A Review of Faith-Based HIV Prevention Programs

ArticleinJournal of Religion and Health 48(1):6-15 · April 2009with25 Reads
DOI: 10.1007/s10943-008-9171-4 · Source: PubMed
HIV disproportionately affects people of color, suggesting a need for innovative prevention programs and collaborations as part of prevention efforts. African Americans have close ties to the church and faith-based organizations. African American faith communities were slow to address HIV prevention, but in recent years, they have become more involved in such activities. This study reviews the empirical literature on faith-based HIV prevention programs among African American populations. Several successful faith-based/public health collaborations are identified, and the limitations and strengths of faith-based prevention programs are discussed. Recommendations are provided for developing effective faith-based/public health collaborations.
    • "There is considerable heterogeneity in the types of sexual health communication occurring in Black churches (Berkley-Patton et al., 2013; Cunningham, Kerrigan, McNeely, & Ellen, 2011; Francis & Liverpool, 2009; Lease & Shulman, 2003; Williams, Dodd, Campbell, Pichon, & Griffith, 2014a). Earlier research has emphasized the less favorable aspect of African American clergywho expressed religious messages that connectHIV with sinful behavior, reinforcing religiously based stigma toward the disease (Fullilove & Fullilove, 1999; Smith, Simmons, & Mayer, 2005). "
    [Show abstract] [Hide abstract] ABSTRACT: Research suggests that sexual health communication is associated with safer sex practices. In this study, we examined the relationship between church attendance and sexual health topics discussed with both friends and sexual partners among a sample of urban Black women. Participants were 434 HIV-negative Black women who were at high risk for contracting HIV through heterosexual sex. They were recruited from Baltimore, Maryland using a network-based sampling approach. Data were collected through face-to-face interviews and Audio-Computer-Assisted Self-Interviews. Fifty-four percent of the participants attended church once a month or more (regular attendees). Multivariate logistic regression analyses revealed that regular church attendance among high-risk HIV-negative Black women was a significant predictor of the number of sexual health topics discussed with both friends (AOR = 1.85, p = .003) and sexual partners (AOR = 1.68, p = .014). Future efforts to reduce HIV incidence among high-risk Black women may benefit from partnerships with churches that equip faith leaders and congregants with the tools to discuss sexual health topics with both their sexual partners and friends.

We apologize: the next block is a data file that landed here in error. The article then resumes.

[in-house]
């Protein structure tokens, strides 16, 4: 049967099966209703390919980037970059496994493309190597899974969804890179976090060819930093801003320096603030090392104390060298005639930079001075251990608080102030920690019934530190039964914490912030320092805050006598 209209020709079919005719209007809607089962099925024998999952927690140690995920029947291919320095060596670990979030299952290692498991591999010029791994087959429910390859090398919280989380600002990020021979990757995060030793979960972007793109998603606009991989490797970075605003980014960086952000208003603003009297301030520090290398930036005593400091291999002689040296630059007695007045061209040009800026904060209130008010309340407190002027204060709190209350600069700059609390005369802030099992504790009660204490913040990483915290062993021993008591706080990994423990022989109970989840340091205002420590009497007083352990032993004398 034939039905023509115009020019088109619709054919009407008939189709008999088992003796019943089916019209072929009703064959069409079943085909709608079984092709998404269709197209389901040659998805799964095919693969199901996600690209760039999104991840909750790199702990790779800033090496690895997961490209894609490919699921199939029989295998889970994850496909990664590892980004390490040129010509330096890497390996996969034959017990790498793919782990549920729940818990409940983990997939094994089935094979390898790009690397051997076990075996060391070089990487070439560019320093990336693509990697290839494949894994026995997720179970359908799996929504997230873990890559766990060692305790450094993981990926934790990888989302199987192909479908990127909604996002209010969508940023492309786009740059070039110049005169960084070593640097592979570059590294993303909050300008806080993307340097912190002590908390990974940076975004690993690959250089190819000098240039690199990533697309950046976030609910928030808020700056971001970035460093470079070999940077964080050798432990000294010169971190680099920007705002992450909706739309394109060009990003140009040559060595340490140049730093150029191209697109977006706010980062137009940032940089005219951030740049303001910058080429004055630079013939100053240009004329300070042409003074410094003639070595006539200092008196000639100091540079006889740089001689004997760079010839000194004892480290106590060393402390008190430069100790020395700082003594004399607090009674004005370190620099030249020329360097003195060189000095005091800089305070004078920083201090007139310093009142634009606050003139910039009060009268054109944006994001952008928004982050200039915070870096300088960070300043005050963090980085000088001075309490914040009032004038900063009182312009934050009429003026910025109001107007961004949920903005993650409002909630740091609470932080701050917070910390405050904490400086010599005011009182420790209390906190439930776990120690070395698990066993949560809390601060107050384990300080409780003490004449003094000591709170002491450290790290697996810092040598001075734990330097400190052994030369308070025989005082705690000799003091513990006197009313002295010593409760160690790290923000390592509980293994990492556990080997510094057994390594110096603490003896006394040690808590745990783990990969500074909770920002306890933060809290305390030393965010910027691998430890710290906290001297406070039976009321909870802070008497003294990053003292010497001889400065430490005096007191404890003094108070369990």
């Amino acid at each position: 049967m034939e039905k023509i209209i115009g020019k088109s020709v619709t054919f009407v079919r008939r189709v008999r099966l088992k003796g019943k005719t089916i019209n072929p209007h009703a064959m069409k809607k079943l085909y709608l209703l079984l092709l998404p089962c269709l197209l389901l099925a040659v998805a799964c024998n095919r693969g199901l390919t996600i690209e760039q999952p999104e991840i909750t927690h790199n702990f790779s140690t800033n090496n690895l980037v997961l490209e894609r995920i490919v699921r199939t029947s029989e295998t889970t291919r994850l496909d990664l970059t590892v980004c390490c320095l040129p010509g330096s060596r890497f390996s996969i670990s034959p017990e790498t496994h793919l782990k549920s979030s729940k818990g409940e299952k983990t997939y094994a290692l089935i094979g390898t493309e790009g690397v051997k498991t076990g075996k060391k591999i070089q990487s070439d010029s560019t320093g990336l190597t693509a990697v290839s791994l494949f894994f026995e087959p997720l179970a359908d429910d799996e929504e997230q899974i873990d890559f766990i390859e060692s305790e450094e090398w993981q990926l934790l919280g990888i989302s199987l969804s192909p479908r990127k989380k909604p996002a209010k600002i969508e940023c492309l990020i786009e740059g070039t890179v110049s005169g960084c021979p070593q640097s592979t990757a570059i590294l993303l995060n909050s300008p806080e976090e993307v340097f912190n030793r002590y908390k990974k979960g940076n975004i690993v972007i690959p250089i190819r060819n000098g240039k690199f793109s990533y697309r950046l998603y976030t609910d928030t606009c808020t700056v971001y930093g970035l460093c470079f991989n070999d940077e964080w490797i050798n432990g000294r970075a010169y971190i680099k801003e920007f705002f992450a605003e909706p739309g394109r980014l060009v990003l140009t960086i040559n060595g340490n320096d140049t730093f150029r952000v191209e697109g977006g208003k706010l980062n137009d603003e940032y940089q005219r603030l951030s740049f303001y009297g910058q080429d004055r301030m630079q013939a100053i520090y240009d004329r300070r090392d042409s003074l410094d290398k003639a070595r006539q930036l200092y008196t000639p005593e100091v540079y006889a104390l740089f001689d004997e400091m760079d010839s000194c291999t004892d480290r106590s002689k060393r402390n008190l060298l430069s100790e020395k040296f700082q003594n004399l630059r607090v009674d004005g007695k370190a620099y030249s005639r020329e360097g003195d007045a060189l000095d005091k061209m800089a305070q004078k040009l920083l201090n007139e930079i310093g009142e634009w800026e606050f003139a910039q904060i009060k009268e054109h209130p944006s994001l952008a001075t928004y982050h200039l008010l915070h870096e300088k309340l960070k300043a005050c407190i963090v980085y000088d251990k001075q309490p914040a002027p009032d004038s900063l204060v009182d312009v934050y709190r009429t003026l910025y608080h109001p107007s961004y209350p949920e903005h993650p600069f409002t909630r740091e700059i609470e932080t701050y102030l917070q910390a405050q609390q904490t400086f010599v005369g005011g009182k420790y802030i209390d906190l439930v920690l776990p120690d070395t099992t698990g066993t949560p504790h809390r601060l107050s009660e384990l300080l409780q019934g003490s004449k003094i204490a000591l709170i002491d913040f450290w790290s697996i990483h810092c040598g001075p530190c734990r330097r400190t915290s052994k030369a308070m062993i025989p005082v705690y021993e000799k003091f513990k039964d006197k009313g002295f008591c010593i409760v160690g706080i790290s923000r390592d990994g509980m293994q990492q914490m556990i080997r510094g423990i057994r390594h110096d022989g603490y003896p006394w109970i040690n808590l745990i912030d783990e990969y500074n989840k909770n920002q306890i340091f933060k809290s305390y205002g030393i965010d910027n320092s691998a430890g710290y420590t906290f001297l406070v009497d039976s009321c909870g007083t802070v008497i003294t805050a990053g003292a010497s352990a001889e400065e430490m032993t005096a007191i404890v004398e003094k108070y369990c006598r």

Article · May 2015
    • "Despite this ability to promote health [22] and shape members' perceptions of health behaviors [31] involvement of black churches in sexually transmitted HIV prevention has been limited32333435. Challenges noted have included financial restraint [33, 34, 36] , concerns with homosexuality and promiscuity and their association with HIV/AIDS32333435 37] time constraints [34], lack of understanding about the disease [38], difficulty with discussions about sexuality [34, 38] and low perceptions of risk for HIV/AIDS among churchgoers [32, 34, 35]. More recently, researchers have explored and validated black church interest and willingness to engage in HIV prevention activities [33–35, 39, 40] ; however , HIV prevention can be broadly defined and little is still known about how to translate existing HIV prevention evidence to black church settings. "